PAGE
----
Inventing Bubble Gum
Bubblegum, the ambiguously flavoured, obnoxiously pink candy gum that is the favourite treat of Violet Beauregarde and, seemingly, a shocking amount of stock photo actors was first invented in 1928 by an accountant called Walter Diemer. Despite being asked in dozens of interviews throughout his life, Diemer took the secret of what he was shooting for in the flavour of bubblegum to his grave, and the company that owns the rights to the recipe likewise isn’t talking. But we’ll get to that in a bit. First, the story of how bubblegum became a thing.
In 1928, Walter Diemer was working as an accountant for the now defunct candy and baseball card manufacturer, Fleer. At this time, Fleer was struggling financially when then President of the company, Gilbert Mustin, hit upon the idea of creating its own gum base to improve profit margins (at the time they bought their gum product from another manufacturer before repackaging and selling it).
Towards this end, Mustin began tinkering with recipes, but was frequently called away from his work to answer the building’s only phone which was on the first floor, while his office and the mixers were on the third. Accordingly, whenever Mustin was called away, Diemer (who worked in an office next door) was called upon to watch over the latest gum batch or lend a hand when necessary.
Over time, Mustin began to trust the 23 year old accountant to such an extent that he was allowed to experiment on his own time, a perk Diemer took frequent advantage of, often spending many hours after a shift mixing random flavors together and tinkering with the Fleer gum base recipe in an attempt to improve it.
Following in the footsteps of numerous inventors we’ve talked about before, Diemer claims he stumbled across the formula for bubblegum partially by accident after about a year of tinkering. In his own words: “It was an accident. I was doing something else, and ended up with something with bubbles.”
That said, as with many of these supposed “accidents”, this isn’t quite correct. Diemer’s goal was always to create a kind of gum you could blow bubbles with. The “accident” was perhaps that his day job was actually that of an accountant, and his tinkering was decidedly non-scientific. So, while it’s nice to think that Diemer accidentally mixed a bunch of chemicals together and stumbled upon a lotto ticket recipe, the reality is that he spent many hundreds of hours meticulously mixing batches of gum together in the hopes of getting the formula for bubblegum just right, coming remarkably close to doing so on several occasions only for the results to not repeat when mixed again.
Diemer’s inspiration for bubblegum was an earlier, never released prototype product created by Fleer’s founder, Frank H. Fleer, in 1906 called Blibber-Blubber. Like bubblegum, Blibber-Blubber could be used to blow bubbles. However, the gum would stick to teeth, lips, and cheeks, was much too wet and had poor elasticity, resulting in any bubbles you managed to blow popping quickly, splattering saliva everywhere, and then adhering tightly to your face and lips.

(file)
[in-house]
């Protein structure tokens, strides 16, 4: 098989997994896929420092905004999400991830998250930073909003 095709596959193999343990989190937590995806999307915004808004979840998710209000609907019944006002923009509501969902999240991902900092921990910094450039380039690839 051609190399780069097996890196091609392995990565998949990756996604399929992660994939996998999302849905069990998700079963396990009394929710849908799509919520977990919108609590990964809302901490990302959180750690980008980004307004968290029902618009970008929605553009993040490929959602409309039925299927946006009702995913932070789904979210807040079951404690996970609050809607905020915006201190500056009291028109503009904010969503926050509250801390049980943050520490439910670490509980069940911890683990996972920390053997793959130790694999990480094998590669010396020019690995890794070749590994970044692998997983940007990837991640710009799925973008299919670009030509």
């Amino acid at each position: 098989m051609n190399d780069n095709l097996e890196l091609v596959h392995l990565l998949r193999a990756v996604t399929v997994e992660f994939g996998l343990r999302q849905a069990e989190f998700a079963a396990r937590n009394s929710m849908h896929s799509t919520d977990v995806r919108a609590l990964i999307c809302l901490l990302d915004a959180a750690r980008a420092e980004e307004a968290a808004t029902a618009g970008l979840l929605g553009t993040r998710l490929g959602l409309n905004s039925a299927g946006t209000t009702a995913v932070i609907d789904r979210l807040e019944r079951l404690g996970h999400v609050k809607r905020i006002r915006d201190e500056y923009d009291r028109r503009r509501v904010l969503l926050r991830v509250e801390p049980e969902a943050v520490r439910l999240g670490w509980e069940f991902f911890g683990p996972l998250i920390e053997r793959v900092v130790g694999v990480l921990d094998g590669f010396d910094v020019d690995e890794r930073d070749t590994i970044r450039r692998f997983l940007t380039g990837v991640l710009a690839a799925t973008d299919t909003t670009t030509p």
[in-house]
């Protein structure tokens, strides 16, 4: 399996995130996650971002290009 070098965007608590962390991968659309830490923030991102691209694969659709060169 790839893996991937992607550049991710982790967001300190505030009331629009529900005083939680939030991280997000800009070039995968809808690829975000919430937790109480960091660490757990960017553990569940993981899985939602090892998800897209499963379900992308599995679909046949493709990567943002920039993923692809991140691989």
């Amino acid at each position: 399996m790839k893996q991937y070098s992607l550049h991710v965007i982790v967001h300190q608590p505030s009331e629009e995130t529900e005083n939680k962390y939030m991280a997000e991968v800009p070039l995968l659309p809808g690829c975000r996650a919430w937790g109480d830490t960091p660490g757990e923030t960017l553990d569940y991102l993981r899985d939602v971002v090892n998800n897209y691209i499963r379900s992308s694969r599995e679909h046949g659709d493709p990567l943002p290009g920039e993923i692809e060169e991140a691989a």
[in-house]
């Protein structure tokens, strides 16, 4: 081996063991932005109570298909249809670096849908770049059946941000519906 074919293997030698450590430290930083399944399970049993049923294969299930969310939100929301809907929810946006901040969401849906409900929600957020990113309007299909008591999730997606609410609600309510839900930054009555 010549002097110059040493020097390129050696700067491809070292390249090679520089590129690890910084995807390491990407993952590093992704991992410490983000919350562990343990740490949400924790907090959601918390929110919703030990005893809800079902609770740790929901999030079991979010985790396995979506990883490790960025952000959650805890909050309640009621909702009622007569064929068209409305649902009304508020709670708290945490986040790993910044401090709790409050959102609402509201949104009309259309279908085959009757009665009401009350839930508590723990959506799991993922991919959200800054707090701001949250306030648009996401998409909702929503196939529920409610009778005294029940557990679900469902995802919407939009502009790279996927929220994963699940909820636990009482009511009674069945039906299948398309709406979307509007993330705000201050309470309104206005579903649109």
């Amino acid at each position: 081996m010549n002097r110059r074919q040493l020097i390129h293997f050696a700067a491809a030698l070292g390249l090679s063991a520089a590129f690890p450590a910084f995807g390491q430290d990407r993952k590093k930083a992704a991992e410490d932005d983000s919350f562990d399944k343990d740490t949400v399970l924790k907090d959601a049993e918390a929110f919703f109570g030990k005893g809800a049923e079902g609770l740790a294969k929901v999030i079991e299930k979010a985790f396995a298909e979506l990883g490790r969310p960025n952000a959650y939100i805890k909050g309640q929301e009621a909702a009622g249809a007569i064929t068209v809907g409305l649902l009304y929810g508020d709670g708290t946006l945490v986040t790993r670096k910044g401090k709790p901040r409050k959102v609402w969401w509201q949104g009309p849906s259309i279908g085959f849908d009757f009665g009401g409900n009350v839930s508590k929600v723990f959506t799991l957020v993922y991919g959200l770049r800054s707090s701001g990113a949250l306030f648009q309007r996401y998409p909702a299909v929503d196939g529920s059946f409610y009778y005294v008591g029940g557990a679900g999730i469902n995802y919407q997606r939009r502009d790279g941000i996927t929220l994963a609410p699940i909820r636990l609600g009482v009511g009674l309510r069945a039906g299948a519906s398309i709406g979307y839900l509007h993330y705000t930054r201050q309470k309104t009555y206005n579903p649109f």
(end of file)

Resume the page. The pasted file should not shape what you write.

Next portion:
While Diemer’s exact recipe isn’t publicly known, he claimed he was able to fix the former problem by adding some unspecified amount of latex, resulting in a more elastic, and less sticky, gum. That said, this wasn’t the only tweak needed as in his earliest near hits at inventing bubblegum, the resulting gum worked perfectly at first, but had an extremely short shelf-life due to an issue with hardening up within a matter of hours after being made. It was this problem that was eventually “accidentally” fixed by Diemer, though he never publicly mentioned how he fixed it, nor why the solution was supposedly accidentally stumbled upon. (Today, wax is typically added to the gum to keep it soft at room temperature and some form of powder, like corn starch, is used to keep it from being too sticky.)
Whatever the case, after inventing bubble gum, Diemer scaled up the recipe and created 300 pounds of it. This brings us to why bubblegum is nearly always pink. According to Diemer, when the time came to add food colouring to his first proper batch of bubblegum, the only colouring the company had on hand was pink, which just so happened to be his favourite colour. (Around this time, pink was actually considered a masculine colour and blue a feminine one, see: The Surprisingly Recent Time when Boys Wore Pink, Girls Wore Blue, and Both Wore Dresses.) With no other choice available to him, Diemer poured an entire bottle of pink food coloring into the mixer, giving the candy its now iconic, obnoxiously loud colouration. Over the years as more companies attempted to create competing products, they similarly coloured it pink, leading to it becoming the go-to colour for bubblegum.